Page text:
Are there any potential drawbacks?

Source: Windows Central (Image credit: Source: Windows Central)

The only anticipated downside of AMD FSR on Steam Deck is that when you're playing in portable mode on the machine's 1200x800 display, the upscaling may not work very well. This is because the resolution AMD FSR will render the image in before upscaling it will be very low, making it more difficult for the upscaling and sharpening algorithms to work effectively. The PC gaming community has conducted tests of AMD FSR at 720p to get an idea of what the experience on Steam Deck might be like, and results are mixed. Some games look just fine rendered at lower resolutions and then upscaled to 720p, while others look quite blurry. It's worth noting, however, that artifacts and blurriness are naturally going to be more noticeable on a standard 27-inch display than they will be on the Steam Deck's 7-inch one.

While it isn't technically a drawback, it's also important to remember that AMD FSR is only available in 12 games right now (Arkane Studios' latest, Deathloop, is one of them). Some upcoming titles like Far Cry 6 and Baldur's Gate 3 will support it when they launch, but overall, players will have to wait awhile before the technology is officially usable in a wide variety of games. Therefore, Steam Deck users shouldn't expect to be able to use AMD FSR in all of their favorite games when the system launches (you can use a community hack to force it to run in games that use the Vulkan API, though).

Final thoughts

Source: Valve (Image credit: Source: Valve)

Even though it will take a while for AMD FSR to be widely usable in an official capacity, the potential of the technology is nevertheless huge for Steam Deck users. With AMD FSR, you'll be able to make your games run much smoother without sacrificing much visual quality, which is a big deal for a portability-focused machine like the Steam Deck. We expect that even if issues with blurriness occur when upscaling from below the Steam Deck's native 1200x800 resolution, they won't be too noticeable on the device's 7-inch display. The technology will also likely be very helpful when using the Steam Deck with external 1080p monitors.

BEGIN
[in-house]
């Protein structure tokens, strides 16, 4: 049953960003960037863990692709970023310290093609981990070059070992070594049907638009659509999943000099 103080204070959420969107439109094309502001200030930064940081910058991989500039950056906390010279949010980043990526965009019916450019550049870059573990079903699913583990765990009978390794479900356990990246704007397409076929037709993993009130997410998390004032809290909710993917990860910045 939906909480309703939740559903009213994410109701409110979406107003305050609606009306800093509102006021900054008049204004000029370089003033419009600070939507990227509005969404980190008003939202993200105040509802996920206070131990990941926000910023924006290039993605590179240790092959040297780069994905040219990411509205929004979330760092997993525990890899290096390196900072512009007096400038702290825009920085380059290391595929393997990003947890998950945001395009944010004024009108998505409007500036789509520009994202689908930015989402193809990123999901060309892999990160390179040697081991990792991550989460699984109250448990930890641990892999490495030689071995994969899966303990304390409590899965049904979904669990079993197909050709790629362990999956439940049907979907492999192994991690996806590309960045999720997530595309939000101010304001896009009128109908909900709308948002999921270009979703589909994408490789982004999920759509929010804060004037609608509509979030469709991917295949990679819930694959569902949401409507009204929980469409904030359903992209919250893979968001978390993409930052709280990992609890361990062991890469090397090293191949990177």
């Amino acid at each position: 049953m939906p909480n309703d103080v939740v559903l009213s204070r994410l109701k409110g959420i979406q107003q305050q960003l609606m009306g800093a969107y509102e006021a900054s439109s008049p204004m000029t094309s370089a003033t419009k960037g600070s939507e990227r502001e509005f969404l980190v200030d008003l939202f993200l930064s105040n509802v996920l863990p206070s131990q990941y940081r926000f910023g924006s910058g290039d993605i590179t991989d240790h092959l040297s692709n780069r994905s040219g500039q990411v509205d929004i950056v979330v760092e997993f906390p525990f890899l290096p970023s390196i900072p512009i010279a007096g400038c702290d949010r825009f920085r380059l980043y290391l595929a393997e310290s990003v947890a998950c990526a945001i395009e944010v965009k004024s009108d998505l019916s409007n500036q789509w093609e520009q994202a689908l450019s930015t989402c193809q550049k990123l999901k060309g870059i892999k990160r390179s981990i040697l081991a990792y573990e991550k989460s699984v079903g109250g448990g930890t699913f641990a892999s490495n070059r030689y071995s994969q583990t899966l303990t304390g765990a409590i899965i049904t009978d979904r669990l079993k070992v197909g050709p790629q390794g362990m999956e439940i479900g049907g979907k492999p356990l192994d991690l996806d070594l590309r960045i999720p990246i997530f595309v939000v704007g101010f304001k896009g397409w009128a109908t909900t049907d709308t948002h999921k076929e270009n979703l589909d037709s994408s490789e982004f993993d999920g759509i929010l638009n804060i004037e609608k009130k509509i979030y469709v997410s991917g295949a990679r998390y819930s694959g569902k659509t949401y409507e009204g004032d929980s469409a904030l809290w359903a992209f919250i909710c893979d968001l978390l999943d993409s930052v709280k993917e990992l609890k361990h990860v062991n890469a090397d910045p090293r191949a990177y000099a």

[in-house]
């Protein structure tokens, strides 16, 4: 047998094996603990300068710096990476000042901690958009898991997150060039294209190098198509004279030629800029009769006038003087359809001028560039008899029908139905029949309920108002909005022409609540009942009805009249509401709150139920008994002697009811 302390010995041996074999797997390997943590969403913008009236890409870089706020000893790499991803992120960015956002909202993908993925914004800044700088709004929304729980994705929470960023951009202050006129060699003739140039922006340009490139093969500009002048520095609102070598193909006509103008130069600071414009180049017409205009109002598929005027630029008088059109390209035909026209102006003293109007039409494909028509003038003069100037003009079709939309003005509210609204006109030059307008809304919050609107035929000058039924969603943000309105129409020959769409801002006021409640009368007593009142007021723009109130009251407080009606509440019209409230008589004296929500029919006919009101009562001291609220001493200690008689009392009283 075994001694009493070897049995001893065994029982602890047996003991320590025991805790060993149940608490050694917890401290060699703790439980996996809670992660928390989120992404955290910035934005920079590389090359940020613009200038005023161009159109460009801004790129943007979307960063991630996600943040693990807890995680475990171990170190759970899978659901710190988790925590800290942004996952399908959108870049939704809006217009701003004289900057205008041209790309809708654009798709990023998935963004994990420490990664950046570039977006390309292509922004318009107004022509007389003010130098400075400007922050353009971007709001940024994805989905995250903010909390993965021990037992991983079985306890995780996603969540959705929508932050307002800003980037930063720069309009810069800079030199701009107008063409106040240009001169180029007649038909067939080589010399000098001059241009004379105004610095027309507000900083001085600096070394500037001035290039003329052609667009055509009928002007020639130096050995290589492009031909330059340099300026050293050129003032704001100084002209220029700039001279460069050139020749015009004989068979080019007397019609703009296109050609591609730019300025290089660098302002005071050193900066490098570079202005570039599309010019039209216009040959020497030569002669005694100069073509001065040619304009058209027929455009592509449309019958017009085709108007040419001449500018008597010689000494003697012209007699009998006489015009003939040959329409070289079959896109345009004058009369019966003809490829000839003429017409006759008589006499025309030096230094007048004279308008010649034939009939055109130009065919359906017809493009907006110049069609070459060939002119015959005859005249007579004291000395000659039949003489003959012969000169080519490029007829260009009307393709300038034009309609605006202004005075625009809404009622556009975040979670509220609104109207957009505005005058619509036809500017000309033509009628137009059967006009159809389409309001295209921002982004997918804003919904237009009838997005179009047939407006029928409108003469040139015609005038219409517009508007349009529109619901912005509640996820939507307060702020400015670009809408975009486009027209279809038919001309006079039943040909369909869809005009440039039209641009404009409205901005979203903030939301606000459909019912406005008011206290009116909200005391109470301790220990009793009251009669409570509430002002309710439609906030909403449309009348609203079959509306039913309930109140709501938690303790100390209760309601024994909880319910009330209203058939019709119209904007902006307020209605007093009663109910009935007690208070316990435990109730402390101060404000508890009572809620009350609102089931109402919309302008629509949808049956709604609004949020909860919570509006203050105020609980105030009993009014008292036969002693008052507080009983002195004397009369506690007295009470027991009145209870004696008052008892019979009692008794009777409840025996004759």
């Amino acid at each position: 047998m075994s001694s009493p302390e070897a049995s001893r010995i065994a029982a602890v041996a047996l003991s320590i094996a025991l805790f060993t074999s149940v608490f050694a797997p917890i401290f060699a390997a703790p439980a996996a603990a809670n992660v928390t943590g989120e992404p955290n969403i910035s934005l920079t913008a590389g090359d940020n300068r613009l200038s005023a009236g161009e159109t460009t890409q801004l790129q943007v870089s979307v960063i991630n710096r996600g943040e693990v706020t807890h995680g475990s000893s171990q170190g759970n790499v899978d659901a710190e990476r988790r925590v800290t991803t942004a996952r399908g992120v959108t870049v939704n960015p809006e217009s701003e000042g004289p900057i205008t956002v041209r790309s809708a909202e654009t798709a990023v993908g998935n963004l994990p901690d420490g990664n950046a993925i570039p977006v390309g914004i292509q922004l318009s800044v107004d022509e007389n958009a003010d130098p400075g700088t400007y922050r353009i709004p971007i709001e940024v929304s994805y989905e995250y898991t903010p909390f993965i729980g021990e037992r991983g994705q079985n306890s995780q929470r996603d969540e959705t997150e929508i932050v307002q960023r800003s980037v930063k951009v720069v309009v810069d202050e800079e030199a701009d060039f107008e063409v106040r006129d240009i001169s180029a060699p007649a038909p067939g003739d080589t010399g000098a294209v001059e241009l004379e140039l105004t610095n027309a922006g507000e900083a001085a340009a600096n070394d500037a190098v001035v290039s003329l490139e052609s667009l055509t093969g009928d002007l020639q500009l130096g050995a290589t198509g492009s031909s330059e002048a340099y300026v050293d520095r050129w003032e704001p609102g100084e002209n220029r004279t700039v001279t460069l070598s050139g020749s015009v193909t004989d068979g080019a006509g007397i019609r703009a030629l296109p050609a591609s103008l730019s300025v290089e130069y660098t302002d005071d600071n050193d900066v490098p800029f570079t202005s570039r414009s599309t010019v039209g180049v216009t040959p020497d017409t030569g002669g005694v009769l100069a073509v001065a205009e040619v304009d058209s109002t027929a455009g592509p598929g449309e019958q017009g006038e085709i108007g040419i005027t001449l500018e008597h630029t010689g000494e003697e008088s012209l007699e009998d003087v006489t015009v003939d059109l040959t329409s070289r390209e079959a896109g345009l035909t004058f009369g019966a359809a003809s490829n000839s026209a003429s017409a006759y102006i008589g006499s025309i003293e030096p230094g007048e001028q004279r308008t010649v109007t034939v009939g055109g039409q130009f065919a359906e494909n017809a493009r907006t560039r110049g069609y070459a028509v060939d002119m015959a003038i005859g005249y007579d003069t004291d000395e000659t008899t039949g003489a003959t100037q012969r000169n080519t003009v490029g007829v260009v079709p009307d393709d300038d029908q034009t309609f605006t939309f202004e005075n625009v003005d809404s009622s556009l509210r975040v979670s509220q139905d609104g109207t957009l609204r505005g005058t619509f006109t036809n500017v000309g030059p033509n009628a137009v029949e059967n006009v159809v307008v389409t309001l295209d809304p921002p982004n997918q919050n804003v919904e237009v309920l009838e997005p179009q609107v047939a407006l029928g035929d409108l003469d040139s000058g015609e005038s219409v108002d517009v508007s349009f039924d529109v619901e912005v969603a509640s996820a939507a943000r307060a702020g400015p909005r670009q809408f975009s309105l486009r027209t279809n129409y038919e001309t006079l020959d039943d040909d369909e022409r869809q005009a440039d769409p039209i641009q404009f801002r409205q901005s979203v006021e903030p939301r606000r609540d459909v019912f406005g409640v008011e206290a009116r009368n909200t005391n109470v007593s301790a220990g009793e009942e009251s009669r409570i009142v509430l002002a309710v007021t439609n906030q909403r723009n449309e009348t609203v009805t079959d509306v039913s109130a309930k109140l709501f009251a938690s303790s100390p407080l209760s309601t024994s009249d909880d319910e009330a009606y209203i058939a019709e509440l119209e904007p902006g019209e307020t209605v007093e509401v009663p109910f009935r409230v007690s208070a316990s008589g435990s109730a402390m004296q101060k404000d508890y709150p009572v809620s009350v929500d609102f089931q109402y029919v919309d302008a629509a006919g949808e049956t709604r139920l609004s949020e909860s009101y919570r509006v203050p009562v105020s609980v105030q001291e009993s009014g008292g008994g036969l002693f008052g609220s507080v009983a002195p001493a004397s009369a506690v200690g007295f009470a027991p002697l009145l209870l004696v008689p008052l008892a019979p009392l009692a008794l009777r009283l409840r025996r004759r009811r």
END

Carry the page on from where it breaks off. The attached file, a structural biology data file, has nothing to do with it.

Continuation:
Are you excited for the potential of AMD FSR on the Steam Deck, or do you think that it won't be very useful? Let us know in the comments. The Steam Deck is expected to launch in December 2021, and is available in three configurations: a 64GB variant for $399, a 256GB variant for $529, and a 512GB variant for $649. If it's as good as Valve says it will be, it could end up being one of the best systems on which to play the best PC games.

Brendan Lowry

Brendan Lowry is a Windows Central writer and Oakland University graduate with a burning passion for video games, of which he's been an avid fan since childhood. You'll find him doing reviews, editorials, and general coverage on everything Xbox and PC. Follow him on Twitter.